Don’t Forget About Your Landing Pages
Google’s AdWords program offers an unprecedented training ground for aspiring pay-per-click (PPC) advertisers. It doesn’t just provide a theoretical education, but rather a practical one from which you can learn lessons to become a successful search engine marketer. The problem is, many people fail to learn from their mistakes and keep on wasting their money.
The mistakes I’m about to describe come from focusing too much on the keywords, ads, and bids while completely ignoring what happens when someone clicks on an ad. First off, don’t assume that your site’s home page is the best landing page. Home pages are often places of much conflict with multiple messages and many distractions. Confusing a visitor is a good way to lose a conversion.
A contact page can also be a poor choice. An ad is unlikely to offer enough compelling information or to establish sufficient trust with a user such that they’ll be inclined to provide their contact details. Having a contact form at the bottom of an informative page can work, just not by itself.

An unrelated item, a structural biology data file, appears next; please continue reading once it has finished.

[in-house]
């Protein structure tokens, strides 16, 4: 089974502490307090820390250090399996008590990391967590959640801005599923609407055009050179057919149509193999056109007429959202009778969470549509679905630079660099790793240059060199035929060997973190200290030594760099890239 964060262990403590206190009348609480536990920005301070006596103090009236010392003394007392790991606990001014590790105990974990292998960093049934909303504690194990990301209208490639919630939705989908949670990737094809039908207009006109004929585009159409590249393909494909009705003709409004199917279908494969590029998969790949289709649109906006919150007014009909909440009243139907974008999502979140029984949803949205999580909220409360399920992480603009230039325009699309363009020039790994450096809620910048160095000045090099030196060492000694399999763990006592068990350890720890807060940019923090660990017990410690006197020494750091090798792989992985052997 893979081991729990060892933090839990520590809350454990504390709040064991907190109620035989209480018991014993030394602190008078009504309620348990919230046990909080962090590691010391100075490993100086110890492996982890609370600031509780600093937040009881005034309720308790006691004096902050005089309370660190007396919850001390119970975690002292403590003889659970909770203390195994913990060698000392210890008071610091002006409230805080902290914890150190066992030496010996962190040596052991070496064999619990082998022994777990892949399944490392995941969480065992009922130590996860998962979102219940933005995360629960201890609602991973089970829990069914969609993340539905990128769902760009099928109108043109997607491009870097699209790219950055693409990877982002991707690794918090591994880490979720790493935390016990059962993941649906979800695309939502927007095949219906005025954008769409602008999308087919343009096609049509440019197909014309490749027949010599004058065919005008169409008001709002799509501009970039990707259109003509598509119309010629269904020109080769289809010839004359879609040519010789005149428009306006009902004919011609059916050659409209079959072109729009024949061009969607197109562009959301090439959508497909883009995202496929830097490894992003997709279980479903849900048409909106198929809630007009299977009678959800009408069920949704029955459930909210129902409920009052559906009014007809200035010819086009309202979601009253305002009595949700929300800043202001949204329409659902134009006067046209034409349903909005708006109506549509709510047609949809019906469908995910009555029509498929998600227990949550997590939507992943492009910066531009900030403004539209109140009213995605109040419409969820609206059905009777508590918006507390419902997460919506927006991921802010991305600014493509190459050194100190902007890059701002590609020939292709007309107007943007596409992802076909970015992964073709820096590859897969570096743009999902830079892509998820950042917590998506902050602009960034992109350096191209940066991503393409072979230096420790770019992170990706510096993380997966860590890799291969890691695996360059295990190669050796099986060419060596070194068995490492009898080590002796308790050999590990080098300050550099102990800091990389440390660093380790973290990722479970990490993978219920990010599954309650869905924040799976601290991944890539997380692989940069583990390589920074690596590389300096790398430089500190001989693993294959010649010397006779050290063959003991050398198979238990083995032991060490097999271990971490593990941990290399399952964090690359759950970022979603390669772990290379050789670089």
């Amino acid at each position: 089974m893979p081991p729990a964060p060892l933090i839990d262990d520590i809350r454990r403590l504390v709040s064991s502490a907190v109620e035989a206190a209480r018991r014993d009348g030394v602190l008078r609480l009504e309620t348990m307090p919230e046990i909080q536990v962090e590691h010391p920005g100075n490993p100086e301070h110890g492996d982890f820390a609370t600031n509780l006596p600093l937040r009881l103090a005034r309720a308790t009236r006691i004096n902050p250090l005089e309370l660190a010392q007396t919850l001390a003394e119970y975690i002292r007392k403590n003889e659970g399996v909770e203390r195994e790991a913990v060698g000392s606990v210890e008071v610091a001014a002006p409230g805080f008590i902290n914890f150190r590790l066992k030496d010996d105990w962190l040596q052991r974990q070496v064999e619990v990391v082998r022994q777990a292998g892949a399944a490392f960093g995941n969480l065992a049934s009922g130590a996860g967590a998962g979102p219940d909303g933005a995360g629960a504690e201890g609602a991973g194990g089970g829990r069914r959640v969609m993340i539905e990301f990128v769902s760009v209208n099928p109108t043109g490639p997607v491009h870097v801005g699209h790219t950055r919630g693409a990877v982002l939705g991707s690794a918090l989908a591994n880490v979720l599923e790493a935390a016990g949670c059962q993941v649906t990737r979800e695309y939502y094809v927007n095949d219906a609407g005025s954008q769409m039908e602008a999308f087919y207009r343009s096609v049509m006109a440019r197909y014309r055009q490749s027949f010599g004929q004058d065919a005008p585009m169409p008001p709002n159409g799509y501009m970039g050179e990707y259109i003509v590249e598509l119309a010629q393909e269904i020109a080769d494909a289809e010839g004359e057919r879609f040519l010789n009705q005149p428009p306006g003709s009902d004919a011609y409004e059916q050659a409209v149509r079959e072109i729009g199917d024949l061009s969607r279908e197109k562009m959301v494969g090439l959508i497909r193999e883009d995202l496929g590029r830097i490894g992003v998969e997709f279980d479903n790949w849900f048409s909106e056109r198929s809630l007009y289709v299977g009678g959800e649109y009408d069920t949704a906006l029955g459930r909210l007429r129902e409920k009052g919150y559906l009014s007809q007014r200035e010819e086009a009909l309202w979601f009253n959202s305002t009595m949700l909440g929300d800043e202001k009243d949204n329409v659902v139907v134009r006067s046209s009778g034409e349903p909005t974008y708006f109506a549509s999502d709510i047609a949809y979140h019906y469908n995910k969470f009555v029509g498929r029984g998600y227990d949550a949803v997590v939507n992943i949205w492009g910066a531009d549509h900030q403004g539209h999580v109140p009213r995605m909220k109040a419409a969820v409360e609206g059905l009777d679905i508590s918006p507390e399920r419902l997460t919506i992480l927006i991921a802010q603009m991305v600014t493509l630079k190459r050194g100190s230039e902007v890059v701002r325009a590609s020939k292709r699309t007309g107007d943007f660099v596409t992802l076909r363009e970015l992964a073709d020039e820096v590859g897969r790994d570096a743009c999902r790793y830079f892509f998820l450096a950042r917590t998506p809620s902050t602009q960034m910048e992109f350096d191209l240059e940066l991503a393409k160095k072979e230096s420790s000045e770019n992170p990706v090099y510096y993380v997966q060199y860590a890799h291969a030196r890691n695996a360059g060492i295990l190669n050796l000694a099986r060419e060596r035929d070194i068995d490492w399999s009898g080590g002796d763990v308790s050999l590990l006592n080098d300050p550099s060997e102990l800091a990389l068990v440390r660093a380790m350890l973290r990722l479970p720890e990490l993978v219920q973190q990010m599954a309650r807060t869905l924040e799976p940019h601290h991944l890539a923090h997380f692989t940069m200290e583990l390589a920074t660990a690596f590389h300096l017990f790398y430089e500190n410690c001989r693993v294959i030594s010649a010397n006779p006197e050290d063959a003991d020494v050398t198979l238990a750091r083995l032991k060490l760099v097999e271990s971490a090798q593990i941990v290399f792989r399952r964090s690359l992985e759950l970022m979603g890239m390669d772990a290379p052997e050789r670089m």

So once you recognize that your home and contact pages may not be the best choices for landing pages, you need to consider what would make a good landing page. Don’t create a page that is cluttered with too much information. Many people are inclined to mention every product and service they have available figuring that its the best way to take advantage of a user’s attention. Wrong. Everything on the page should relate to the ad and to what the user is expecting to see when they respond to the ad. You can certainly expand and clarify your sales pitch, but don’t change the topic.
Finally, don’t assume that short copy is the most effective. Many people will tell you that people scan web pages and don’t like scrolling, but long, well-written pages can actually improve conversion rates. As long as the title flows in to the first paragraph and the first paragraph flows in to the second, etc. you’ll have a winner. Long copy also gives you an opportunity to provide details that would otherwise not make sense in a short page lacking sufficient background.
And finally, be sure to test. Your first landing page likely won’t be your best. Keep tweaking and evaluating the results. Eventually (several weeks depending on traffic levels) you’ll have a winner that brings in sales while you sleep!